hard science fiction

science fiction with emphasis on scientific or technical detail, or on scientific accuracy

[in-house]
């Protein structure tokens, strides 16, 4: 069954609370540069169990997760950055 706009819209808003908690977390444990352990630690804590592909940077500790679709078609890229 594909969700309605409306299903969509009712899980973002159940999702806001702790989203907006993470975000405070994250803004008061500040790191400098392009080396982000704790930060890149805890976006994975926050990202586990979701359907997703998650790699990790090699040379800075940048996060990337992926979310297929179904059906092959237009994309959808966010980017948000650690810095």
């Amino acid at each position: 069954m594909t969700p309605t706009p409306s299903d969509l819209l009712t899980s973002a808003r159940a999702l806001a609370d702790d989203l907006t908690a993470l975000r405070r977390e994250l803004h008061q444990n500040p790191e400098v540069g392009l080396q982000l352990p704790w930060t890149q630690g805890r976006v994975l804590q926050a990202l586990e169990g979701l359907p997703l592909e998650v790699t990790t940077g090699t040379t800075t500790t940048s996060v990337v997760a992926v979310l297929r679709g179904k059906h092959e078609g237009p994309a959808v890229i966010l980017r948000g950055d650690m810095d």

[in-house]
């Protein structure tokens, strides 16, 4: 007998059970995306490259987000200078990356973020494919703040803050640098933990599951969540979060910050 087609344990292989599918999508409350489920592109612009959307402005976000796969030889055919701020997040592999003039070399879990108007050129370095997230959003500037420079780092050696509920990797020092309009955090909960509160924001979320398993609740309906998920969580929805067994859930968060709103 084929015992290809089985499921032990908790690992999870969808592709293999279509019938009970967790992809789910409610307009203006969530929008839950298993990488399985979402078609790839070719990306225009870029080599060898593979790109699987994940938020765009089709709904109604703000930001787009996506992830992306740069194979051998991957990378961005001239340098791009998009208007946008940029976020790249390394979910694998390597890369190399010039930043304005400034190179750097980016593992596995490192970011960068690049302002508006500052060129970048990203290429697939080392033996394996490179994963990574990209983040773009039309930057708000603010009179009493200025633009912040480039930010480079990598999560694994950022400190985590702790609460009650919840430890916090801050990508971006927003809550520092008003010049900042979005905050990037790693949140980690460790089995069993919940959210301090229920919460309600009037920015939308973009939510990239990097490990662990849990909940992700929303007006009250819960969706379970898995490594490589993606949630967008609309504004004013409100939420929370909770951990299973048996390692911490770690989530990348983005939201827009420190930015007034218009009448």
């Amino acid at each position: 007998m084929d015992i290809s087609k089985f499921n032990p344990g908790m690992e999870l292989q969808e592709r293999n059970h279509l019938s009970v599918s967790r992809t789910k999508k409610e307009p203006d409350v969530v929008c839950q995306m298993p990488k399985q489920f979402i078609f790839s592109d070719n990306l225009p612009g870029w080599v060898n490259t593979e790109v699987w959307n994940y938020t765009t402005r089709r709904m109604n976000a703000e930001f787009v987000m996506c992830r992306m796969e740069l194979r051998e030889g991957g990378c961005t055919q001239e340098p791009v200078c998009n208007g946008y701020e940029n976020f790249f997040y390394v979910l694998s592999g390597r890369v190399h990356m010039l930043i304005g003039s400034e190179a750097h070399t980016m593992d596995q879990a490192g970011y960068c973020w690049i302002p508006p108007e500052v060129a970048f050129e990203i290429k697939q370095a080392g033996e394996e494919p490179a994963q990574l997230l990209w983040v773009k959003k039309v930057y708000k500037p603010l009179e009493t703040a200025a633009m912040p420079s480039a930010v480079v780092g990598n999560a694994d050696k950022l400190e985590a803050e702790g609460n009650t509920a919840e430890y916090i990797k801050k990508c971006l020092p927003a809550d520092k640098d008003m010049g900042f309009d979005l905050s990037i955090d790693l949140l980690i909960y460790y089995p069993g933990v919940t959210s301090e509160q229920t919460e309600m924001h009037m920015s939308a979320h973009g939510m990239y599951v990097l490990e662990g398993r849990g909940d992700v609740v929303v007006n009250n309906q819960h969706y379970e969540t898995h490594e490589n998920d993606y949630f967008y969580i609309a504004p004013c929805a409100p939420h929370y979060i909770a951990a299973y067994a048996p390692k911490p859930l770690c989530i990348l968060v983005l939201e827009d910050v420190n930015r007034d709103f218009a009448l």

Hard science fiction is a category of science fiction characterized by concern for scientific accuracy and logic. The term was first used in print in 1957 by P. Schuyler Miller in a review of John W. Campbell's Islands of Space in the November issue of Astounding Science Fiction. The complementary term soft science fiction, formed by analogy to hard science fiction, first appeared in the late 1970s. The term is formed by analogy to the popular distinction between the "hard" (natural) and "soft" (social) sciences, although there are examples generally considered as “hard” SF, such as Isaac Asimov’s Foundation series, built on mathematical sociology. Science fiction critic Gary Westfahl argues that neither term is part of a rigorous taxonomy; instead they are approximate ways of characterizing stories that reviewers and commentators have found useful.
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